Morgan State University expected to revise mask mandate
As city-wide COVID-19 protocol relax, Morgan State University shifts their campus-wide mask mandate to limited areas.
According to University President David Wilson, vaccinated Morgan students will soon only be required to wear masks in class, in the Student Health Center, in COVID-19 testing areas, and on public transportation.
However, the university will allow professors to take off their masks in classrooms as long as they socially distance themselves from students.
Wilson said the university will announce more lenient COVID-19 restrictions by the end of Wednesday or Thursday morning.
The university will still maintain full restrictions for students with vaccination exemptions.
“It’s difficult to police it [the full restrictions for exempt students] but we hope that people who have opted not to vaccinated- and that’s a very very small number- would take the precaution to protect themselves,” said Wilson.
Wilson said the university did not plan to revise protocols a week and a half ago, but the decision shifted after monitoring national and regional cases of COVID-19.
“I indicated to the university community that during the pandemic, every decision is being monitored on a daily basis,” said Wilson.
The decision to relax the COVID-19 protocol came after Baltimore City, Baltimore City Public Schools, Towson University and the University of Maryland revised their pandemic era protocols to some extent.
Wilson said many data points have contributed to this decision.
Of them, included a map presented by Anita Hawkins, associate dean of the School of Community Health and Policy, demonstrating the Northeastern region- all states north of Washington DC- is experiencing low rates of COVID-19 cases.
In addition to a regional decrease of cases, the city of Baltimore and the university community have seen low cases of COVID-19 infection and hospitalization.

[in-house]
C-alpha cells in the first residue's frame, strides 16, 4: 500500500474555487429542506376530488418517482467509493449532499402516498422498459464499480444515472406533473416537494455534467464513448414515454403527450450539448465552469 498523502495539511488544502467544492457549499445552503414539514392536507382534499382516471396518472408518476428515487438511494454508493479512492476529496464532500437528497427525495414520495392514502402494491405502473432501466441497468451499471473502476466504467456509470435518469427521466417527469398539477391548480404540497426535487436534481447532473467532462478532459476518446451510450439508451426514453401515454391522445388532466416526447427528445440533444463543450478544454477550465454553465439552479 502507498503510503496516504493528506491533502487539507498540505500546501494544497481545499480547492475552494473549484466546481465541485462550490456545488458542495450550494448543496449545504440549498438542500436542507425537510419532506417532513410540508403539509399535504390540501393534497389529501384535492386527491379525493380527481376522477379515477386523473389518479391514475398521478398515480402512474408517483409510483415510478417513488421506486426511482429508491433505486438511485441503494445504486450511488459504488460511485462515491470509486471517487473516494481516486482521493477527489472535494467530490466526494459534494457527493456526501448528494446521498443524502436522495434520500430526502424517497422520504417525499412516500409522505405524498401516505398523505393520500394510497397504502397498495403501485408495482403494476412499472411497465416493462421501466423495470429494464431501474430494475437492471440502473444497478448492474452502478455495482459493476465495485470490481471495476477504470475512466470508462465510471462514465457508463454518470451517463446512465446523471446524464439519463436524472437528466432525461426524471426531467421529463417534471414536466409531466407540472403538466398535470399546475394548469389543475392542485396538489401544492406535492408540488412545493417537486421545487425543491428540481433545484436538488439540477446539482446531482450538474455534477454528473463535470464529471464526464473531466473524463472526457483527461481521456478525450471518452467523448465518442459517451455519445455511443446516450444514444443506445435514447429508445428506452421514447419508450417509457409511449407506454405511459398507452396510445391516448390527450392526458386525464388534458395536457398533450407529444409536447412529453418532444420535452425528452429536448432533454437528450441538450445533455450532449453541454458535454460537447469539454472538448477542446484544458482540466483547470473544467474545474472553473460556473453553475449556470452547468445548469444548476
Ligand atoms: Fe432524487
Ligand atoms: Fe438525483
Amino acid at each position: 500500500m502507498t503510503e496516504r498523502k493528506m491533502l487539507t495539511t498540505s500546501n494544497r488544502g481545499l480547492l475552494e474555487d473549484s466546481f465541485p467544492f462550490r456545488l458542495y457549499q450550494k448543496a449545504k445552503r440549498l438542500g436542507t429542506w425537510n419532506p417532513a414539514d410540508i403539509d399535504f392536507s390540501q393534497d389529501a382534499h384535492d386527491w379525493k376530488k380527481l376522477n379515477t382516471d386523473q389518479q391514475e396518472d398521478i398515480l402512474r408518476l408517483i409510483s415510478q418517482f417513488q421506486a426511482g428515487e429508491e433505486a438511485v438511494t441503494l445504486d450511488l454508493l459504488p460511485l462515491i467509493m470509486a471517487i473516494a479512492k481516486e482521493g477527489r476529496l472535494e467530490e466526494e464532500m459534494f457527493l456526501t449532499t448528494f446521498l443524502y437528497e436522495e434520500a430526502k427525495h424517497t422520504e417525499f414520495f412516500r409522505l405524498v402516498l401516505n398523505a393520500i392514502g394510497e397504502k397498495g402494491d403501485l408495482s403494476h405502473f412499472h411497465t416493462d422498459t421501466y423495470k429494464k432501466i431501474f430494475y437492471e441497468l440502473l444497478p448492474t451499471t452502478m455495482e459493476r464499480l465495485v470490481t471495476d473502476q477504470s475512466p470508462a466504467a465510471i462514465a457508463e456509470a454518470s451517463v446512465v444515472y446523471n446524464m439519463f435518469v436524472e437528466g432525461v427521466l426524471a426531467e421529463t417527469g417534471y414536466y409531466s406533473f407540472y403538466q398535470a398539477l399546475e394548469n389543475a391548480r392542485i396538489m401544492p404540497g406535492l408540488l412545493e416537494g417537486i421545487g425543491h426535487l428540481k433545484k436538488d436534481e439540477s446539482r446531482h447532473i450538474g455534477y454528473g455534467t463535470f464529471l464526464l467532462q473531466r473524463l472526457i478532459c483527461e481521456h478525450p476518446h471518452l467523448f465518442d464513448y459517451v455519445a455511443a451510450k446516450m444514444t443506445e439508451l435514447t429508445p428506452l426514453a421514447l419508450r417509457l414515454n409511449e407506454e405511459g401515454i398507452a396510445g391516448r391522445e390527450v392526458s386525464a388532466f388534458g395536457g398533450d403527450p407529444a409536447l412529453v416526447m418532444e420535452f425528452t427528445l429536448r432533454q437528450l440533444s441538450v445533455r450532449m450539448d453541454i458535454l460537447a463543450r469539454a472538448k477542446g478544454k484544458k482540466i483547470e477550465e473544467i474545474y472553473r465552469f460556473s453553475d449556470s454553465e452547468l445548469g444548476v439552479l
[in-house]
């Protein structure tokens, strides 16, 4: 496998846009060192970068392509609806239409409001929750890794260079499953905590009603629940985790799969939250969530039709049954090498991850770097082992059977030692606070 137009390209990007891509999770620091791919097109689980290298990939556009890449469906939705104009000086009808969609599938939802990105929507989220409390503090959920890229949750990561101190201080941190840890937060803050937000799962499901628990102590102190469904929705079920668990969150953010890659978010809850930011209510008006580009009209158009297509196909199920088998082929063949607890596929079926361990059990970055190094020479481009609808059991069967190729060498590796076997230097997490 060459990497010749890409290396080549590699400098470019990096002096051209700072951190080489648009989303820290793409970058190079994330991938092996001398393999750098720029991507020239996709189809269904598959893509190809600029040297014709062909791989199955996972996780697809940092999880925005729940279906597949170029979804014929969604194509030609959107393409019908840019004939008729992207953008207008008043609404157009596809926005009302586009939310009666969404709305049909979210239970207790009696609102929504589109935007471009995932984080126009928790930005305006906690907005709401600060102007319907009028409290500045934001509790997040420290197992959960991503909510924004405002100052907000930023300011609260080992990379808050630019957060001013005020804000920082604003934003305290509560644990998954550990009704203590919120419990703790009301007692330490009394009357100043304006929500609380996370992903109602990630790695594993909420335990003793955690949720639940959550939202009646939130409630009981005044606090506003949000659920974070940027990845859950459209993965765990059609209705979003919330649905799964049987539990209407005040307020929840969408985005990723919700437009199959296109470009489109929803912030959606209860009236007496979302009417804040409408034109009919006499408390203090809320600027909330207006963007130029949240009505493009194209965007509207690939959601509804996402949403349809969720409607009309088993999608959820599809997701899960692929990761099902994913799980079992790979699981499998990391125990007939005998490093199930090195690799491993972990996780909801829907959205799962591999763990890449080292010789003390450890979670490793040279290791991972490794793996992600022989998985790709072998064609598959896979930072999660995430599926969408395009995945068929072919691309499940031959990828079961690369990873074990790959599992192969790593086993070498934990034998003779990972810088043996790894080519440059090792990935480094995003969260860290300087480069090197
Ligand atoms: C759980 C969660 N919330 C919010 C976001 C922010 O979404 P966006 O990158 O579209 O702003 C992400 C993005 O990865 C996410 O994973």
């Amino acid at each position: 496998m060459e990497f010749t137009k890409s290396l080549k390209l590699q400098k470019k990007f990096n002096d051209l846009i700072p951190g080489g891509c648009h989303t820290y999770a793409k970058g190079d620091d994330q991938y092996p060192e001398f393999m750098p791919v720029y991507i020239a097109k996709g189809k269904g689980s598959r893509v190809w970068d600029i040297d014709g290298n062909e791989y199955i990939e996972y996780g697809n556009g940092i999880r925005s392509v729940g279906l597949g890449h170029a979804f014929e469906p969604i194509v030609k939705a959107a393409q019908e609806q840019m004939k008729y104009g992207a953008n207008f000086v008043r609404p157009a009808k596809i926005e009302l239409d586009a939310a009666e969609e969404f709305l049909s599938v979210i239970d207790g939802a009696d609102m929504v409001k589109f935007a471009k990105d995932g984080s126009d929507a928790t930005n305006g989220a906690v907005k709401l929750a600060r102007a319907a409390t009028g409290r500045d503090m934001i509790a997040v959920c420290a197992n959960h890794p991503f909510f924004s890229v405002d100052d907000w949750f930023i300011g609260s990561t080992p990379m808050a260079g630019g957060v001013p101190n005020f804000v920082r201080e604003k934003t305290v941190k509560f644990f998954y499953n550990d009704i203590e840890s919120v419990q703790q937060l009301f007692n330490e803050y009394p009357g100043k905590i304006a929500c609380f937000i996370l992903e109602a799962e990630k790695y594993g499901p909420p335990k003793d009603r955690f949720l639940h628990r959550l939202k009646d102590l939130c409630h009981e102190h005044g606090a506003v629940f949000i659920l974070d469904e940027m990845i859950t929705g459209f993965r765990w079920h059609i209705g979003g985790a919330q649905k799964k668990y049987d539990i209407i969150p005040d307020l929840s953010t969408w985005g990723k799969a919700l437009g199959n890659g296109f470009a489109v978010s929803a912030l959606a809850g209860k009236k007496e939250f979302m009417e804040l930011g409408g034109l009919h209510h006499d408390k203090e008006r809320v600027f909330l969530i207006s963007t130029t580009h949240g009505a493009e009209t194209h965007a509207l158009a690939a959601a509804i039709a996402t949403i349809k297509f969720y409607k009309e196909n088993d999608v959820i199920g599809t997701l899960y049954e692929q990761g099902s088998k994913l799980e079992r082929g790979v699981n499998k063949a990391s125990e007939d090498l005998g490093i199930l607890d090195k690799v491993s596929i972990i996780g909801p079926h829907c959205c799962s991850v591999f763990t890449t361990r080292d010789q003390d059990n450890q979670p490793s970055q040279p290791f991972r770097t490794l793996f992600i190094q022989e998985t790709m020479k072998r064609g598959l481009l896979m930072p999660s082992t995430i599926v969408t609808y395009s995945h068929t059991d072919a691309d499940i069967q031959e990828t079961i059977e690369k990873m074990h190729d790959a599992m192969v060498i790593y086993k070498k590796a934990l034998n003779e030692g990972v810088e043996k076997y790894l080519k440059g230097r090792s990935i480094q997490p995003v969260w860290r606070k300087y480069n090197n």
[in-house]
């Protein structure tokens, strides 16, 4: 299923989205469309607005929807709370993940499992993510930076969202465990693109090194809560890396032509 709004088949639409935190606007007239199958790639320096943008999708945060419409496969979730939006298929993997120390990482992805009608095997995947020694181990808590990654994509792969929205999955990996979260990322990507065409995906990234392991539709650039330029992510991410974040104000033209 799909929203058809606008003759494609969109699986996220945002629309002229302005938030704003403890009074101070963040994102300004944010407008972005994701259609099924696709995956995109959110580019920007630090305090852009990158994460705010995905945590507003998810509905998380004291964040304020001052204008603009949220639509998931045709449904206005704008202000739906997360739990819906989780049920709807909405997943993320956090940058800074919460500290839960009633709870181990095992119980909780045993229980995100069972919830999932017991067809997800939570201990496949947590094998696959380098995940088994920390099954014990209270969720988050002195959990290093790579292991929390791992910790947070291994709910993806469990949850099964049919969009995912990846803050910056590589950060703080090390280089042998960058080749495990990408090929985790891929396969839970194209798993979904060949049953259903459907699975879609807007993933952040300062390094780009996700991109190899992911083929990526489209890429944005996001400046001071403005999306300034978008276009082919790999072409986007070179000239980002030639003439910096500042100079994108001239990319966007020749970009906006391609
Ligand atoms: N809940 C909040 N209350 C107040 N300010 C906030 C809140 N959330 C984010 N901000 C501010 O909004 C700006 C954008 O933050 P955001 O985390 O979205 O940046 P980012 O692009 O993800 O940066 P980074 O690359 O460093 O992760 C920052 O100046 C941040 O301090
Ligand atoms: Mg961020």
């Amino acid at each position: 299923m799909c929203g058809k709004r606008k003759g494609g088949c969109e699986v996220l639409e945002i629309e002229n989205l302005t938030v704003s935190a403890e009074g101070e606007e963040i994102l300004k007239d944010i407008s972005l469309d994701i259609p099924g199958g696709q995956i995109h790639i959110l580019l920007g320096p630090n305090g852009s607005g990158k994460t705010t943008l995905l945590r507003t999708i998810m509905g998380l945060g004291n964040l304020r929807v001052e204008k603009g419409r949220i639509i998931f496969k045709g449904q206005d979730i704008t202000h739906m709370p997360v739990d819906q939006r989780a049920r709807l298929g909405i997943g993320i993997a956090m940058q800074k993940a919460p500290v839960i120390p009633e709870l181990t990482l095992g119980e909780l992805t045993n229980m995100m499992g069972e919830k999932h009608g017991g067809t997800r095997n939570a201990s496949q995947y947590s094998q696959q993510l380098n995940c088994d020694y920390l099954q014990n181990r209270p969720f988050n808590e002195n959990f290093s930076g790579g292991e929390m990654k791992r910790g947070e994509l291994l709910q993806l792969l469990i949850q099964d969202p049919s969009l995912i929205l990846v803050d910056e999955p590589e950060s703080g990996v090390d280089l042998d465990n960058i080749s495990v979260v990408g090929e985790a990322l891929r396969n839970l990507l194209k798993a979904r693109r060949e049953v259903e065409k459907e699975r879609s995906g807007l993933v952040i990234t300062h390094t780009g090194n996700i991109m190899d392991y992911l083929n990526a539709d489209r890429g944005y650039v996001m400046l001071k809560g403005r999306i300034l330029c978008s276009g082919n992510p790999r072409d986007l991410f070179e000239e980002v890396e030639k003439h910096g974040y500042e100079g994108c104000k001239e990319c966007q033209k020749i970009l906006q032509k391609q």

Though the mask mandate will no longer be required for vaccinated students outside of the specified areas, Wilson said the university still strongly encourages all students to continue to wear a mask.
“It is important to understand that the mask wearer is protecting him or herself,” he said. “It is the individual who decides not to wear a mask that would be placing him or herself at risk of infection.”
Wilson said the university will continue to look at different modalities for instruction. However, he wants to be sure that the university makes the best decision for the long-term benefit of students.
“What students might think is in their best interest- the university community might have to rethink that because it’s not just about convince,” said Wilson.
“We have to look at it from the angle of preparation. Are you getting what you need from Morgan to enable you to compete after Morgan?”
The university’s Office of Student Affairs revisited on-campus housing restrictions after a push from the Student Government Association and students to relax visitation restrictions.
The Office of Residence Life and Housing announced that they will permit restricted visitation for residential students on Tuesday.
Residents will only permitted to bring in one guest, who must remain with the resident at all times. All guests must be current residential students.
“Because we were in that phase where we were not seeing any significant positive cases on campus, we were already leaning toward the direction that the SGA asked us to consider,” said Wilson.
“Our students have been incredibly compliant with protocols, our faculty, our staff, and we are basically now saying we are going to relax these a little bit and create these kind of opportunities for everyone to begin to reengage socially in a way that will restore the Morgan culture.”